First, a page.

Predominant expression of Rasal1 occurs in kidney fibroblasts and of Klotho in tubular epithelial cells. Both cell types are separated by a basal membrane. Because it has been shown that lentiviral constructs do not cross basal membranes42, we established different routes of lentiviral delivery to primarily target interstitial cells (via parenchymal injection) or epithelial cells (via the ureter). By these respective modes of injection we were able to specifically reactivate Klotho expression in tubular epithelial cells by dHFCas9-TET3CD-Klotho-sgRNA and Rasal1 expression in interstitial cells by dCas9/dHFCas9-TET3CD-Rasal1-sgRNA constructs in the UUO mouse model of kidney fibrosis and to ameliorate kidney fibrosis. Interestingly, the therapeutic anti-fibrotic effect of dCas9-TET3CD-Rasal1-sgRNA construct was much smaller (less than 30% fibrosis reduction) as compared to the dHFCas9-TET3CD-Rasal1-sgRNA (almost 50% reduction in total interstitial fibrosis) despite a complete reactivation of Rasal1 expression by both constructs. It appears likely that this is due to off-target effects of dCas9-TET3CD which reactivated pro-fibrotic genes Anxa4, and Nlrp5 (off-targeted by dCas9-TET3CD but not by dHFCas9-TET3CD, Table 1) along with Rasal1, thus limiting the therapeutic effect and highlighting the need for the use of high-fidelity Cas9 in this context.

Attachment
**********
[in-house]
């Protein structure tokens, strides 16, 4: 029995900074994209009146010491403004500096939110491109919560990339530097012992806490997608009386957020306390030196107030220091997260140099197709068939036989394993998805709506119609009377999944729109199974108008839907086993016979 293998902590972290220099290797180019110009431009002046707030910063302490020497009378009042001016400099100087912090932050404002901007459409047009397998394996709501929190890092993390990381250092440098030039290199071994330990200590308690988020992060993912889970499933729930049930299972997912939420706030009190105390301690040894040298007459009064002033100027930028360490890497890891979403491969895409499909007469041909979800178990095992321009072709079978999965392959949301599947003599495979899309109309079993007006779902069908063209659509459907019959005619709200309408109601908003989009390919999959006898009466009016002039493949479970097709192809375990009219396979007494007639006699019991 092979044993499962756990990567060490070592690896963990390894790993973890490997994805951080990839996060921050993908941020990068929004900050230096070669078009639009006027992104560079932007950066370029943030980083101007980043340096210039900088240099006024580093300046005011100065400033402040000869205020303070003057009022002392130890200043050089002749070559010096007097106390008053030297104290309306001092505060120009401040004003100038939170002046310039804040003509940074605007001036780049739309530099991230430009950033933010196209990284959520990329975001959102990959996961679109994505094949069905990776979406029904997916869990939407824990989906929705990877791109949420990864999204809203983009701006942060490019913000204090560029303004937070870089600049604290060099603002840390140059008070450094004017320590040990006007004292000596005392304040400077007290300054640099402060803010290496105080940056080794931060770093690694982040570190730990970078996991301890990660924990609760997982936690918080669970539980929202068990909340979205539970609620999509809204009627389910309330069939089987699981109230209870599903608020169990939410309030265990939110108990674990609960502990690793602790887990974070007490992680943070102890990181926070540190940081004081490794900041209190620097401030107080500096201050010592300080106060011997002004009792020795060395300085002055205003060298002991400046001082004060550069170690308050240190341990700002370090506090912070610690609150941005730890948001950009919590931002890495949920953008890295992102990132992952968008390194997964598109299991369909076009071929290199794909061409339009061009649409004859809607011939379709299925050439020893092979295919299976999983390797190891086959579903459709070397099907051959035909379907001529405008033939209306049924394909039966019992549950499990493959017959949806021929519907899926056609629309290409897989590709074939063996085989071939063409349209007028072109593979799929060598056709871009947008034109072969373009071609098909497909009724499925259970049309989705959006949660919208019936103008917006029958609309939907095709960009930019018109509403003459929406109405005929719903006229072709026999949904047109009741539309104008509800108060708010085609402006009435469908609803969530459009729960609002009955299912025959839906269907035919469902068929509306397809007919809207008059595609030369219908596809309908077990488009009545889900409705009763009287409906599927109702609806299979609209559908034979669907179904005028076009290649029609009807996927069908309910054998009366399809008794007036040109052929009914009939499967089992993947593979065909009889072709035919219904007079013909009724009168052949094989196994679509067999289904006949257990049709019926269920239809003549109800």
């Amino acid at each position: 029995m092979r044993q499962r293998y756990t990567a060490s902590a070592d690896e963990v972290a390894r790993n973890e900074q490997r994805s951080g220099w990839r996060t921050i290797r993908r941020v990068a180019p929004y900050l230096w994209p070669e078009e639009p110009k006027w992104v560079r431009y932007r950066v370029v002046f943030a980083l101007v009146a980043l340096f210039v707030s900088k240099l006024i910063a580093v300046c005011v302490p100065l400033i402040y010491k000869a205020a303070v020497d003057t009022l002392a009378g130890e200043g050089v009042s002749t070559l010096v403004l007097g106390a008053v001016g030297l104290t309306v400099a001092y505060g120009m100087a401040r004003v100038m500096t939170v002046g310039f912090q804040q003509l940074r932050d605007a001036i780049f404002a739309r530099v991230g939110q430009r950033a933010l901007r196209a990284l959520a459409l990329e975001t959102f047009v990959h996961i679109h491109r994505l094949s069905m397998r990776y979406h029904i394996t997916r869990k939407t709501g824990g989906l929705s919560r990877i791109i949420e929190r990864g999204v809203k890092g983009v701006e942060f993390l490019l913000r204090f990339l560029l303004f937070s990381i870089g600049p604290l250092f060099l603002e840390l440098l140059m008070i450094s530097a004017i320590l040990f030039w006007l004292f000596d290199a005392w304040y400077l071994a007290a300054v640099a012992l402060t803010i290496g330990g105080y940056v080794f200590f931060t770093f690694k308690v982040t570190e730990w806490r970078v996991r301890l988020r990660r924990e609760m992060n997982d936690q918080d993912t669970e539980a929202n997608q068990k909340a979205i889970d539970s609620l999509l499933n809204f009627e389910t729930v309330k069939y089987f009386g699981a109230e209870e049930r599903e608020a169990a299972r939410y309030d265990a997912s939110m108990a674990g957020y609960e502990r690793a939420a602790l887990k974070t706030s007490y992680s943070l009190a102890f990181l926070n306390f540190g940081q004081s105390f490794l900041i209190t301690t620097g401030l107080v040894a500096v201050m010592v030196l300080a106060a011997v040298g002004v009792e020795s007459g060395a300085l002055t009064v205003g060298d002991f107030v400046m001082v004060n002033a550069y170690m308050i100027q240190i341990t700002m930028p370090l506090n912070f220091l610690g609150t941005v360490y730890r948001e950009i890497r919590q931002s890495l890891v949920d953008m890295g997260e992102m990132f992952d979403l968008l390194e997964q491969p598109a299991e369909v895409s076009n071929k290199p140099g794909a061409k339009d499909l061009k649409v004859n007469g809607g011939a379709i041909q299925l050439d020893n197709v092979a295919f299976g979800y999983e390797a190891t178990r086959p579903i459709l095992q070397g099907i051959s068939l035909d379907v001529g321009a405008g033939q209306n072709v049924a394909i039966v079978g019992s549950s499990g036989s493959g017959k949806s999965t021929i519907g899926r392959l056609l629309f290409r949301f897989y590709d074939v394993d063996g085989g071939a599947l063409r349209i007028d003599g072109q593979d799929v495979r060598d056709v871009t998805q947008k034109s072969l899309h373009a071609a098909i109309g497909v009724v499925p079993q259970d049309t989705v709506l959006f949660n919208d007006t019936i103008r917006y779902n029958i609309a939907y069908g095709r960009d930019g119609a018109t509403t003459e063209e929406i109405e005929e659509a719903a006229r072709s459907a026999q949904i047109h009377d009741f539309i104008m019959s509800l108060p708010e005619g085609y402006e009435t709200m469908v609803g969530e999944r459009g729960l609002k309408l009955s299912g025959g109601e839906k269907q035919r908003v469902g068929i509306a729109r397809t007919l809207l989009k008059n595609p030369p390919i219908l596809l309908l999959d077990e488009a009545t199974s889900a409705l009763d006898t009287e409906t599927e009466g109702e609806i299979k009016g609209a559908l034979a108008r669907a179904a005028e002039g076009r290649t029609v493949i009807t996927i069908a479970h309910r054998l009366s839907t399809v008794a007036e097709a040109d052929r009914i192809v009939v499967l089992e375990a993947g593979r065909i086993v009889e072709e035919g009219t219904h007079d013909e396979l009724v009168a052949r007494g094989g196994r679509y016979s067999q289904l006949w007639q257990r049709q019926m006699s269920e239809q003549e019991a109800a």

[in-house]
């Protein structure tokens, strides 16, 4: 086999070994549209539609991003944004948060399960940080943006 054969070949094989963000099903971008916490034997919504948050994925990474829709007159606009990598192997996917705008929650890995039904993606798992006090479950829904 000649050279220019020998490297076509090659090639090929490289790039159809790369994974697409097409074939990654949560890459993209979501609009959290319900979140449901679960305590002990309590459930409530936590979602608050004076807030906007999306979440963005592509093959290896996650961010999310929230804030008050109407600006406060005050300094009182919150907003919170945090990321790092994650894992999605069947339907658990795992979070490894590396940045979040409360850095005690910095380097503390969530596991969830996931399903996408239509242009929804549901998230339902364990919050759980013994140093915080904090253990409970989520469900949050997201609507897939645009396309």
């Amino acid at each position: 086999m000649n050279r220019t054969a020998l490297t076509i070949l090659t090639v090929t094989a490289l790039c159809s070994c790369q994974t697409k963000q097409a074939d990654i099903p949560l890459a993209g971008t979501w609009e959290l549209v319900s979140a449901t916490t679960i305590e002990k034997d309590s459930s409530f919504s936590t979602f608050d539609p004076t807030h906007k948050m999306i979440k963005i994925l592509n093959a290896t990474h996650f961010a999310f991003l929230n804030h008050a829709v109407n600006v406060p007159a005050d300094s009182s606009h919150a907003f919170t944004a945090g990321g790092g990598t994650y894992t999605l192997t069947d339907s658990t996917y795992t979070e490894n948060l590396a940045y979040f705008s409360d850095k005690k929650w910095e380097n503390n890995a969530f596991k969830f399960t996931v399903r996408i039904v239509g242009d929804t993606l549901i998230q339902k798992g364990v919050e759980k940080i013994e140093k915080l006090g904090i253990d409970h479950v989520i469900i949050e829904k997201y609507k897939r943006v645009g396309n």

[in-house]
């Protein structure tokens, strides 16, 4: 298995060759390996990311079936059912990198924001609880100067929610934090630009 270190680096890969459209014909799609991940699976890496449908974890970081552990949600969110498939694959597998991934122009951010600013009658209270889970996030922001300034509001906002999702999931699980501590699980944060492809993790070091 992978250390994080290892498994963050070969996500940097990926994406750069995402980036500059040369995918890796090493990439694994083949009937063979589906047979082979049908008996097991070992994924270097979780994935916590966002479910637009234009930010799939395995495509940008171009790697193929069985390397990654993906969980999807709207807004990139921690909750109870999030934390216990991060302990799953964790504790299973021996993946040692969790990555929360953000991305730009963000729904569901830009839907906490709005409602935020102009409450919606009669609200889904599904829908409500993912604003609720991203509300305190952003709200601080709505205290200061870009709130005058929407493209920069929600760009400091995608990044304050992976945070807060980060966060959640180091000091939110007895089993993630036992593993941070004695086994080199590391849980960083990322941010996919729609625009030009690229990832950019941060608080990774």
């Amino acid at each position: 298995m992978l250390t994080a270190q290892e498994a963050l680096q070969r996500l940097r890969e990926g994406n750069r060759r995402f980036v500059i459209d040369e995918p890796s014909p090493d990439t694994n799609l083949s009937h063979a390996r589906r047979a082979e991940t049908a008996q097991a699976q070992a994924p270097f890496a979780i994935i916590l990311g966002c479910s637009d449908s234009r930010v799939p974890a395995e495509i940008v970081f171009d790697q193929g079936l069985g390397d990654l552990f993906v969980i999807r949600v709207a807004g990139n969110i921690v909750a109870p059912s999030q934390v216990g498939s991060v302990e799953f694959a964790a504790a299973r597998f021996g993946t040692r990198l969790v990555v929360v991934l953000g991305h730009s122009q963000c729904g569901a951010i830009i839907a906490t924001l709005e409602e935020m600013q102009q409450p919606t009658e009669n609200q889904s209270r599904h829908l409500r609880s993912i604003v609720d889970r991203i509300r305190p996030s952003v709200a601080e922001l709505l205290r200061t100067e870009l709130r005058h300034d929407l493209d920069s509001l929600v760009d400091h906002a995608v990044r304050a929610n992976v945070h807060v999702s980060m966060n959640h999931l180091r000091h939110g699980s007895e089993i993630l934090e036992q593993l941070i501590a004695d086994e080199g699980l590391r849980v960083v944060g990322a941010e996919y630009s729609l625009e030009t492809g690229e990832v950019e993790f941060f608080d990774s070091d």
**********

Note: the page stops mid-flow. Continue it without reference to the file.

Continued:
In general, by fusing dCas9 with the TET3 catalytic domain, we achieved superior specificity and reached a more extended region of demethylation from the target site as compared to previous Zinc finger and TALE-based approaches. Previous studies showed that TET3 mediates hydroxymethylation of cytosine bases (e.g., within the Rasal1 promoter) followed by consecutive Tdg-mediated base excision, and subsequent replacement with naked cytosine14. siRNA-mediated depletion of Tdg effectively prevented Rasal1 demethylation, suggesting that Tdg is needed for the return to baseline gene expression upon hydroxymethylation14. Our study is in line with previous reports which demonstrated gene-specific reactivation of epigenetically silenced genes within cultured cells using dCas9-p300, dCas9-LSD1, dCas9-VP64, and dCas9-TET1CD fusion constructs in vitro28,29,30,43,44. Unlike our approach those studies did not use an all-in-one fusion protein but two individual components, which are only functional when both are delivered and expressed simultaneously in the same cell, thus thereby limiting their utility in vivo.